Daily Bulletin

The Conversation

  • Written by The Conversation Contributor
imageThe disease can only occur when contaminated water goes up into the nose.Vladimir Gjorgiev/Shutterstock

Amoebas are ancient bugs that predate multicellular organisms and often hide in water and mud. Yesterday’s ABC Australian Story told the story of Jodi and Laine Keogh, whose one-year-old son Cash died from a rare, devastating disease caused by the amoeba Naegleria fowleri.

imageAmoebas are single-cell organisms that often live in water and mud.Jesus Hernandez, CC BY

This amoeba lives predominantly in warm freshwater and occurs naturally in northern Australia.

Infections were first detected in the 1970s after exposure to solar-warmed water that was transported long distances through overland pipes. The heated water had low levels of disinfectant, which promoted the growth of Naegleria fowleri. Water distribution systems have since been regularly monitored for the amoeba.

Naegleria fowleri has been labelled the “brain-eating amoeba” because it can cause primary amoebic meningoencephalitis (PAM). This is an infection that leads to the destruction of brain tissue and is nearly always fatal.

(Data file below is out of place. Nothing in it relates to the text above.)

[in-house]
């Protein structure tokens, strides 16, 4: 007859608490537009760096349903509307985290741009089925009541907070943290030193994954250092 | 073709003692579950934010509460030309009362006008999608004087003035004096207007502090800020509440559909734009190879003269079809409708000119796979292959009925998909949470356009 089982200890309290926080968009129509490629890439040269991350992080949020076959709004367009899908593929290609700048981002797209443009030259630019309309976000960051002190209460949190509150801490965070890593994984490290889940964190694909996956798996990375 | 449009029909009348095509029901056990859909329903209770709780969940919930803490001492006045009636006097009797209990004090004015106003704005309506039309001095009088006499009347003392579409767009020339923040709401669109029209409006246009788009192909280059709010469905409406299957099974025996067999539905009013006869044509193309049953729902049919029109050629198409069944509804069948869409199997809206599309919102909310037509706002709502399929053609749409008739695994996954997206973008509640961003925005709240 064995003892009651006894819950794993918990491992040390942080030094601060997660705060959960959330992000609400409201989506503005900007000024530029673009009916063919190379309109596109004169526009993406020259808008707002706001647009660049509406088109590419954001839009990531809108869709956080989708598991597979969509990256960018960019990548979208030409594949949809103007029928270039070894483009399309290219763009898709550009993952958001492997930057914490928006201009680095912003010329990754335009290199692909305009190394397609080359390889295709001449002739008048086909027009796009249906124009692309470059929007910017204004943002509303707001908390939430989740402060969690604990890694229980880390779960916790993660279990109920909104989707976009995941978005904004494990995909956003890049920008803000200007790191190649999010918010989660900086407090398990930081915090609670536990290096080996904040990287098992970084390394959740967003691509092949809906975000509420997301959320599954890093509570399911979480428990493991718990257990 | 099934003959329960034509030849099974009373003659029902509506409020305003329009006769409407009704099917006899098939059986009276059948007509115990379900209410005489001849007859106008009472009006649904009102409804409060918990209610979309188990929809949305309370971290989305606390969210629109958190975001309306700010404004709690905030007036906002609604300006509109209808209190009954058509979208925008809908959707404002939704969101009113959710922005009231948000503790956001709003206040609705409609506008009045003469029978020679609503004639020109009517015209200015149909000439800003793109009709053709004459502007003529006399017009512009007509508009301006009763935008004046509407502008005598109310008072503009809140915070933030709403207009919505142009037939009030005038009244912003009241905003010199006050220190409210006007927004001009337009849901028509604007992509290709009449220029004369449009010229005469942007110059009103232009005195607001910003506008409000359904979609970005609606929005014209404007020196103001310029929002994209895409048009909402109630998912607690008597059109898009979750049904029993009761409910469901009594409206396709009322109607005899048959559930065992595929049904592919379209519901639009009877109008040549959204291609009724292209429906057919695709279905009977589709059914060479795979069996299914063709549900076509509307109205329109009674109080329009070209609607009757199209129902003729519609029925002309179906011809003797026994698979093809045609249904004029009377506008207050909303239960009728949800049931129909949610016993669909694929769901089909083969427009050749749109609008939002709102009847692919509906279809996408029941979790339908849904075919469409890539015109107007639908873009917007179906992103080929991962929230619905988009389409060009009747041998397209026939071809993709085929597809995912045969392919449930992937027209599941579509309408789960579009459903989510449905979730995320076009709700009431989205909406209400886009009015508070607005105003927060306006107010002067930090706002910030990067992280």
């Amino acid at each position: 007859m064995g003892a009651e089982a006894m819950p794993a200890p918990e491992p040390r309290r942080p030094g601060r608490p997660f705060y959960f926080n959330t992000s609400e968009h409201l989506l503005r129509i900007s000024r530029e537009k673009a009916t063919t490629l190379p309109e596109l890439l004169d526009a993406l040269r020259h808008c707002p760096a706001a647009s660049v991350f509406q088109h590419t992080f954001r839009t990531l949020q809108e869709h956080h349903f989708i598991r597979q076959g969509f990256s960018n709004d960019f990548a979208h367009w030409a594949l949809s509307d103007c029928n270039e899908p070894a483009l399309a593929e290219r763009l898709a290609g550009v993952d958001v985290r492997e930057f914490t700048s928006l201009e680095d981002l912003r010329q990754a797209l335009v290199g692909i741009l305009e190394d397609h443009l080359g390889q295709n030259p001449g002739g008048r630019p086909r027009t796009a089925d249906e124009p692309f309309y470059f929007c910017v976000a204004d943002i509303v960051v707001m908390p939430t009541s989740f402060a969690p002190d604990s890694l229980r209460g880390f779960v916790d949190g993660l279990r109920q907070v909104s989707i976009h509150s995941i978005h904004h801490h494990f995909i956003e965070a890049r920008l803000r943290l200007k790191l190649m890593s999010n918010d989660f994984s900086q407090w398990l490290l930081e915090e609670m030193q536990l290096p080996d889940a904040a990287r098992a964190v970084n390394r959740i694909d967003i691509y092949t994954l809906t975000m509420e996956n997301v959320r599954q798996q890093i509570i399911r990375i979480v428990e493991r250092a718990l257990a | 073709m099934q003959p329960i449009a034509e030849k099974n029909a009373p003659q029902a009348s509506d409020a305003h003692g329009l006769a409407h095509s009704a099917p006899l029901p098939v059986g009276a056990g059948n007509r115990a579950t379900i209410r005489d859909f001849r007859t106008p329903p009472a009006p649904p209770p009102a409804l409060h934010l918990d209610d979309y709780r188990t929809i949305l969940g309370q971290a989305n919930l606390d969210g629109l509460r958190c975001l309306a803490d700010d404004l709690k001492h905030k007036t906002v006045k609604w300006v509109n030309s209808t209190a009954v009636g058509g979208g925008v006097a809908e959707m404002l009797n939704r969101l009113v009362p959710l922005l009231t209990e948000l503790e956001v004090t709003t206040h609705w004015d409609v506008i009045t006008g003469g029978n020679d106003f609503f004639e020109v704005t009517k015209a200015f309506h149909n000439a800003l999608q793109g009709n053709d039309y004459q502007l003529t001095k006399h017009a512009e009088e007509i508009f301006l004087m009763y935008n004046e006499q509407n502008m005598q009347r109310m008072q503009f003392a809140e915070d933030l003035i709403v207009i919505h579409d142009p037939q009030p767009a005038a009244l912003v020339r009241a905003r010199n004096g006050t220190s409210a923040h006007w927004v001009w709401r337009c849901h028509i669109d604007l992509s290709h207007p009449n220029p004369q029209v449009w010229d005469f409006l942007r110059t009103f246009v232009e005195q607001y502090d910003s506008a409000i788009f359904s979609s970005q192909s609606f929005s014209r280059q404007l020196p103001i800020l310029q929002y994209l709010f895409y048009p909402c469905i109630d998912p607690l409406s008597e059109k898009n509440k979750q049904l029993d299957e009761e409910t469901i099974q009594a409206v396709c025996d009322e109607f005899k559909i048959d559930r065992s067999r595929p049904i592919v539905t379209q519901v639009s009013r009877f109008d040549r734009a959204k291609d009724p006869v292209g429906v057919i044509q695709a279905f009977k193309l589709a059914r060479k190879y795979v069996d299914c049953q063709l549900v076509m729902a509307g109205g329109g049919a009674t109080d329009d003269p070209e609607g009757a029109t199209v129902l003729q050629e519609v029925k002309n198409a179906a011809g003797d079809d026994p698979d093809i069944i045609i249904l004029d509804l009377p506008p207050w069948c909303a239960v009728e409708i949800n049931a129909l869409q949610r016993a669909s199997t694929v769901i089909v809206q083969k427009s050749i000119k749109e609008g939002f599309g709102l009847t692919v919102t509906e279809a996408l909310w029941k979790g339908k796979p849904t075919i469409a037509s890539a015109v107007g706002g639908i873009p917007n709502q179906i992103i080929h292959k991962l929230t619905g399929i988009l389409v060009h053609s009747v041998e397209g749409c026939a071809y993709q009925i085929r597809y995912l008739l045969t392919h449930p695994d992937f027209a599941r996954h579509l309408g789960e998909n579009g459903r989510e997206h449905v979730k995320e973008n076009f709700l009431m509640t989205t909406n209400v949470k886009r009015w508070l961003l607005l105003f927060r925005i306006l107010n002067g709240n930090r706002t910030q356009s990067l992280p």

This disease occurs mainly in healthy active children and young adults exposed to warm fresh water. Most cases involve going to a swimming pool, freshwater lake or pond. Jodi and Laine Keogh’s son Cash likely contracted the bug via a garden hose. Boys and young men appear to be particularly susceptible to the infection.

Although antibiotics can kill off Naegleria fowleri, successful treatment of human cases is rare due to the challenge of making an early diagnosis.

There are some important points to know about Naegleria fowleri. First, you cannot get infected from drinking water contaminated with Naegleria fowleri. The disease can only occur when contaminated water goes up into the nose. It certainly cannot be spread from one person to another.

Public water supplies in the Northern Territory and Queensland are chlorinated to protect against Naegleria fowleri. However, rural and Indigenous communities may not have ready access to chlorinated water. Access to chlorinated water for drinking and washing in these regions then becomes a priority issue.